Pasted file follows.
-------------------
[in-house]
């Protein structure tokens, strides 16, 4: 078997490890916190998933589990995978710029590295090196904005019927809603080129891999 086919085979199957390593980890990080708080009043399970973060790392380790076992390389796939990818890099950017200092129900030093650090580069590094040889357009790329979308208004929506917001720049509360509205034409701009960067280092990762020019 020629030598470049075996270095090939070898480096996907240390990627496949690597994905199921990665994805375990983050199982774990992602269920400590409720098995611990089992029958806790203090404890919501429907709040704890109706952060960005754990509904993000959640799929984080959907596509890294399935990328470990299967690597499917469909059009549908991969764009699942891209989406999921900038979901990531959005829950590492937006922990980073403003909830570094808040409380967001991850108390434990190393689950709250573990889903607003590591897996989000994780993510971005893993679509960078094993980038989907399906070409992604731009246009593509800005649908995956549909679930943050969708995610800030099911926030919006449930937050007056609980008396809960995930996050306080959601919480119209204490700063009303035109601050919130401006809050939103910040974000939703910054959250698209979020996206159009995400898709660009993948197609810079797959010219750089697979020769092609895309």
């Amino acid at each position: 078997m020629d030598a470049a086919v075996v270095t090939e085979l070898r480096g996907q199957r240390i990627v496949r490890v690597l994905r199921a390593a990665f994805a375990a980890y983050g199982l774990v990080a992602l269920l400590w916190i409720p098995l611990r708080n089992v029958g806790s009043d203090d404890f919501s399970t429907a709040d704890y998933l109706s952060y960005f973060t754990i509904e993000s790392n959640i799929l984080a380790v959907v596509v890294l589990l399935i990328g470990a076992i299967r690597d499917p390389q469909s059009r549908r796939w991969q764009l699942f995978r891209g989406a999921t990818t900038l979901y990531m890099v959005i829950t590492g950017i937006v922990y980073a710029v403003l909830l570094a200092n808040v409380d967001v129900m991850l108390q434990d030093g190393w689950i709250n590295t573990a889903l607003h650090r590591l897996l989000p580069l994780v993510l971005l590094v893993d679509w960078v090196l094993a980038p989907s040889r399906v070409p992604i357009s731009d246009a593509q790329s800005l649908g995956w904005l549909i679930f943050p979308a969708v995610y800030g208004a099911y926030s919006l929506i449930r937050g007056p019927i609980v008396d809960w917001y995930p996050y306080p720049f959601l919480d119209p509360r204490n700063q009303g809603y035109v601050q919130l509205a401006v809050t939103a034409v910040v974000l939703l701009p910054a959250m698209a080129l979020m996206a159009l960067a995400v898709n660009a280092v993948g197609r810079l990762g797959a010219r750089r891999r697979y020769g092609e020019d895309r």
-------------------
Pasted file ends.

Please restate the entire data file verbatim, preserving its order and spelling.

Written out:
[in-house]
């Protein structure tokens, strides 16, 4: 078997490890916190998933589990995978710029590295090196904005019927809603080129891999 086919085979199957390593980890990080708080009043399970973060790392380790076992390389796939990818890099950017200092129900030093650090580069590094040889357009790329979308208004929506917001720049509360509205034409701009960067280092990762020019 020629030598470049075996270095090939070898480096996907240390990627496949690597994905199921990665994805375990983050199982774990992602269920400590409720098995611990089992029958806790203090404890919501429907709040704890109706952060960005754990509904993000959640799929984080959907596509890294399935990328470990299967690597499917469909059009549908991969764009699942891209989406999921900038979901990531959005829950590492937006922990980073403003909830570094808040409380967001991850108390434990190393689950709250573990889903607003590591897996989000994780993510971005893993679509960078094993980038989907399906070409992604731009246009593509800005649908995956549909679930943050969708995610800030099911926030919006449930937050007056609980008396809960995930996050306080959601919480119209204490700063009303035109601050919130401006809050939103910040974000939703910054959250698209979020996206159009995400898709660009993948197609810079797959010219750089697979020769092609895309």
């Amino acid at each position: 078997m020629d030598a470049a086919v075996v270095t090939e085979l070898r480096g996907q199957r240390i990627v496949r490890v690597l994905r199921a390593a990665f994805a375990a980890y983050g199982l774990v990080a992602l269920l400590w916190i409720p098995l611990r708080n089992v029958g806790s009043d203090d404890f919501s399970t429907a709040d704890y998933l109706s952060y960005f973060t754990i509904e993000s790392n959640i799929l984080a380790v959907v596509v890294l589990l399935i990328g470990a076992i299967r690597d499917p390389q469909s059009r549908r796939w991969q764009l699942f995978r891209g989406a999921t990818t900038l979901y990531m890099v959005i829950t590492g950017i937006v922990y980073a710029v403003l909830l570094a200092n808040v409380d967001v129900m991850l108390q434990d030093g190393w689950i709250n590295t573990a889903l607003h650090r590591l897996l989000p580069l994780v993510l971005l590094v893993d679509w960078v090196l094993a980038p989907s040889r399906v070409p992604i357009s731009d246009a593509q790329s800005l649908g995956w904005l549909i679930f943050p979308a969708v995610y800030g208004a099911y926030s919006l929506i449930r937050g007056p019927i609980v008396d809960w917001y995930p996050y306080p720049f959601l919480d119209p509360r204490n700063q009303g809603y035109v601050q919130l509205a401006v809050t939103a034409v910040v974000l939703l701009p910054a959250m698209a080129l979020m996206a159009l960067a995400v898709n660009a280092v993948g197609r810079l990762g797959a010219r750089r891999r697979y020769g092609e020019d895309r």